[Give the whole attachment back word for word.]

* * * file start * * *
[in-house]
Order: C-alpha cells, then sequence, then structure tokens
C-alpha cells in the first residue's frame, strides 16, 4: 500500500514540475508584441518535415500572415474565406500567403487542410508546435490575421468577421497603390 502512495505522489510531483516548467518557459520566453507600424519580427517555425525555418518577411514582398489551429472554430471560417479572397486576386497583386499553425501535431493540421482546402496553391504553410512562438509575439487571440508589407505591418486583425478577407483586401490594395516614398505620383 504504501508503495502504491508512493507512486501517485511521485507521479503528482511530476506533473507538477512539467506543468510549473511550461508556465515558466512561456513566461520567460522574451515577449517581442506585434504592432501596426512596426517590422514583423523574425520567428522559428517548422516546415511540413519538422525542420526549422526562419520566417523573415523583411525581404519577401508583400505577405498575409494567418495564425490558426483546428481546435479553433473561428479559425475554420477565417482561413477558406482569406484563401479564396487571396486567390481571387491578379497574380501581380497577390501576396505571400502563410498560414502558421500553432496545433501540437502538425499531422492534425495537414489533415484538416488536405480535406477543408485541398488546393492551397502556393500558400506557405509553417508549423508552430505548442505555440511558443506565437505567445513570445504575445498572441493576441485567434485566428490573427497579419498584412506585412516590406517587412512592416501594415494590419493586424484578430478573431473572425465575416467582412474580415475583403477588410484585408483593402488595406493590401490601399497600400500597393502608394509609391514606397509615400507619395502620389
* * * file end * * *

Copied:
[in-house]
Order: C-alpha cells, then sequence, then structure tokens
C-alpha cells in the first residue's frame, strides 16, 4: 500500500514540475508584441518535415500572415474565406500567403487542410508546435490575421468577421497603390 502512495505522489510531483516548467518557459520566453507600424519580427517555425525555418518577411514582398489551429472554430471560417479572397486576386497583386499553425501535431493540421482546402496553391504553410512562438509575439487571440508589407505591418486583425478577407483586401490594395516614398505620383 504504501508503495502504491508512493507512486501517485511521485507521479503528482511530476506533473507538477512539467506543468510549473511550461508556465515558466512561456513566461520567460522574451515577449517581442506585434504592432501596426512596426517590422514583423523574425520567428522559428517548422516546415511540413519538422525542420526549422526562419520566417523573415523583411525581404519577401508583400505577405498575409494567418495564425490558426483546428481546435479553433473561428479559425475554420477565417482561413477558406482569406484563401479564396487571396486567390481571387491578379497574380501581380497577390501576396505571400502563410498560414502558421500553432496545433501540437502538425499531422492534425495537414489533415484538416488536405480535406477543408485541398488546393492551397502556393500558400506557405509553417508549423508552430505548442505555440511558443506565437505567445513570445504575445498572441493576441485567434485566428490573427497579419498584412506585412516590406517587412512592416501594415494590419493586424484578430478573431473572425465575416467582412474580415475583403477588410484585408483593402488595406493590401490601399497600400500597393502608394509609391514606397509615400507619395502620389